More precisely, we show that the size of the reduction in the cost of self control depends on two offsetting mechanisms: First, a tax on non-qualified labor reduces earnings and consump- tion, implying a low level of both the temptation utility of the most tempting option and the temptation utility of the chosen option. Second, it affects individuals’ labor supply decisions:

A decrease in the share of time spent working lowers individuals’ disposable income and thus consumption but also reduces the disutility of labor (for both the temptation utility of the most tempting and the chosen option) which, in turn, moderates the utility losses resulting from the first mechanism.5 As individuals smooth consumption over their life-cycle, the total reduction of the temptation utility of the ’most tempting option’ will always be larger than the reduction of the temptation utility of the chosen option. Hence, the cost of self control declines, thereby

4Note that our qualitative results are the same as in Richter (2011) when self control problems are absent.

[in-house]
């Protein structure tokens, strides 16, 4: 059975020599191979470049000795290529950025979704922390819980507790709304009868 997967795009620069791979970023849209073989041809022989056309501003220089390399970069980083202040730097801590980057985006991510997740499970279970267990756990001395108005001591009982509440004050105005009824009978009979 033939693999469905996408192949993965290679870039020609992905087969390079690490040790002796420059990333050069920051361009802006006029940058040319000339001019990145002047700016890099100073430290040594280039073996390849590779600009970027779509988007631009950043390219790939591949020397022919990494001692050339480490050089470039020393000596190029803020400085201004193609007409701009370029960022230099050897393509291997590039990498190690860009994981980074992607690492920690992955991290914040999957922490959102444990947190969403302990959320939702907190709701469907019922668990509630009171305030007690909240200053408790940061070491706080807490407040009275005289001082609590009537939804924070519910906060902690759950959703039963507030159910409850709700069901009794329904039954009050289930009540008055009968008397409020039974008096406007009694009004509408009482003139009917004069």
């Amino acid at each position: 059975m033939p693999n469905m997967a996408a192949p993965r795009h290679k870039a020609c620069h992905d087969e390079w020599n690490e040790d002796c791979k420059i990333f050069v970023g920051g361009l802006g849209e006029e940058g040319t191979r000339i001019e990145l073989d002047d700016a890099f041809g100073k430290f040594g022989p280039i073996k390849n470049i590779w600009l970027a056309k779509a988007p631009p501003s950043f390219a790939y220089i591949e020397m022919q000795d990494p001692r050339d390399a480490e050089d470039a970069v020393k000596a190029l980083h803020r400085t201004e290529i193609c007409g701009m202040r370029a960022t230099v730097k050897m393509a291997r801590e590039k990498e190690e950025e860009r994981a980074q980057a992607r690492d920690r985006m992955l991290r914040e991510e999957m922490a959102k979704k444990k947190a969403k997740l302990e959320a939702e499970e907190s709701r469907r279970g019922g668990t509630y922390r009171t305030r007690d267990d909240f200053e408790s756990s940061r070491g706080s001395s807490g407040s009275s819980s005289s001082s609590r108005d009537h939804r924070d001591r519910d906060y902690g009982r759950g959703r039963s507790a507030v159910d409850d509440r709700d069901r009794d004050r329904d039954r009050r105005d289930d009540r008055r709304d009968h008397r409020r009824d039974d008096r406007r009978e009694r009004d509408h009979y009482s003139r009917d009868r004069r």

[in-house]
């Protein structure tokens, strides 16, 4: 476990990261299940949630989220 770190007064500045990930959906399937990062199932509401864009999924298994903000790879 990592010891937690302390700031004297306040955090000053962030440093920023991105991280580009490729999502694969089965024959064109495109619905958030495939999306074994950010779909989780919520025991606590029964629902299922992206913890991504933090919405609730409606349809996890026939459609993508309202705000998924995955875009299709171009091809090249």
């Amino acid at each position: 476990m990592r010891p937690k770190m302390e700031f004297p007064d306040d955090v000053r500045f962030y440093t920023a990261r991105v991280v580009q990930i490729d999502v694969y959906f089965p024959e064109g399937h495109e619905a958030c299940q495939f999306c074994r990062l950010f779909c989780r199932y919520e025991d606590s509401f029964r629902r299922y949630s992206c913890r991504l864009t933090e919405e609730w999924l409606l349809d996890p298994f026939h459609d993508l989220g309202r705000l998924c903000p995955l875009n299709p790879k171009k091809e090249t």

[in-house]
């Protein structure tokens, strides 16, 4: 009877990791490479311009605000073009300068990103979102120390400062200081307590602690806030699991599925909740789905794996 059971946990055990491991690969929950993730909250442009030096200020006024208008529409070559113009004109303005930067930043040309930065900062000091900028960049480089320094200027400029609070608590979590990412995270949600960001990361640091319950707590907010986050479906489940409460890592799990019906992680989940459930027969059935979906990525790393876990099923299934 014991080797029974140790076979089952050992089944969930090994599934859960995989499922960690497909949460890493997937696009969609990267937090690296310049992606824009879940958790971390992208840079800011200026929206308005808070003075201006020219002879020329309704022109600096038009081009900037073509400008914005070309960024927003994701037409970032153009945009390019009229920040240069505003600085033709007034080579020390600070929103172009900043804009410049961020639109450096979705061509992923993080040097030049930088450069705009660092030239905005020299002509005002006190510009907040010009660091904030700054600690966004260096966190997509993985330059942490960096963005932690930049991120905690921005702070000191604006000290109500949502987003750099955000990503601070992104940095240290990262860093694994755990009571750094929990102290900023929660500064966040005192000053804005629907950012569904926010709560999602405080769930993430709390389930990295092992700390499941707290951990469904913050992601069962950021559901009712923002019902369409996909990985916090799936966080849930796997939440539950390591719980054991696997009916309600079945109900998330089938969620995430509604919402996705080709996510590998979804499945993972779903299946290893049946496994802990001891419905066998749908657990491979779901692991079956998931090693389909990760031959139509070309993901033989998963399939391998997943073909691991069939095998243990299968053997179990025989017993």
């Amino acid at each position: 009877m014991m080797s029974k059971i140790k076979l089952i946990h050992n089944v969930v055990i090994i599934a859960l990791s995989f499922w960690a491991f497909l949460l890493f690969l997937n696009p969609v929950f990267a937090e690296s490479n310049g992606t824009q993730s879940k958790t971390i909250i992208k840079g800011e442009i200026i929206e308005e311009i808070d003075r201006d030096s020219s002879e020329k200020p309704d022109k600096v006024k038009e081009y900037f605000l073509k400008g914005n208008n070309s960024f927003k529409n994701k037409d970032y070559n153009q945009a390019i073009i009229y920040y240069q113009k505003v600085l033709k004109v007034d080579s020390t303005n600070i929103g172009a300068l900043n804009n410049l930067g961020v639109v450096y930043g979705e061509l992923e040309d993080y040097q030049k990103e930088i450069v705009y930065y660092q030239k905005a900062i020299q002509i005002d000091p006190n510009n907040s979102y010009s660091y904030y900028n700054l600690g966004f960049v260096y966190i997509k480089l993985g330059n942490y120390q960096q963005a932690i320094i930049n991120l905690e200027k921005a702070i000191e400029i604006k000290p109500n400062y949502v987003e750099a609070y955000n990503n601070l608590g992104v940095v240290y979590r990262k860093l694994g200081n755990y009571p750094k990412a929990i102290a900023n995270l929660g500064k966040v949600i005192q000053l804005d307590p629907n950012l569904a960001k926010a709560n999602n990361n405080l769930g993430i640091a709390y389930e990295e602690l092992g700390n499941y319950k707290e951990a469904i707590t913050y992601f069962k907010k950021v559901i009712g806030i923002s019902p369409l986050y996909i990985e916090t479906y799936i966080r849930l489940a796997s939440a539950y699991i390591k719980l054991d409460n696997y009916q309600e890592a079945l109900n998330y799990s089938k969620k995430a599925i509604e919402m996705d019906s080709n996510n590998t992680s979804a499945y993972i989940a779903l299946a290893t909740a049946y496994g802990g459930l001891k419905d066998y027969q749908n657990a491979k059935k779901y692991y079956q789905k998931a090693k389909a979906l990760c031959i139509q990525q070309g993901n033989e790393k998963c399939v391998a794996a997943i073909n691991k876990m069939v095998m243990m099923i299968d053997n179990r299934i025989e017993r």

5Note that the term ’disutility’ refers to the commitment utility. As will become clear in section 2, however, the disutility of labor will be the same for the temptation utility.

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increasing individuals’ welfare. However, the strength of this latter effect depends on the sen- sitivity of labor supply to the tax rate and so, on the size of the reduction in earnings due to changes in labor supply. We show that if the elasticity of the marginal disutility of non-qualified labor, i.e. the reciprocal of the wage elasticity, is sufficiently small, then the self control cost reduction is small as well. This would increase the incentive of the social planner to subsidize consumption in the second period and so, to subsidize education. By contrast, education should effectively be taxed if the elasticity of the marginal disutility of non-qualified labor is sufficiently large and the cost of self control decreases substantially.

Summarizing, the presence of temptation does affect the design of efficient education policies and results critically depend on how taxation affects the cost of self control.

In a second step, we derive an extended inverse elasticity rule for the efficient taxation of labor. Again, efficient taxation should increase second period consumption by subsidizing second period labor supply if the strength of temptation is sufficiently strong. The intuition behind this finding is that a subsidy to second period consumption lowers the attractiveness of temptation and thus the welfare loss implied by the cost of self control.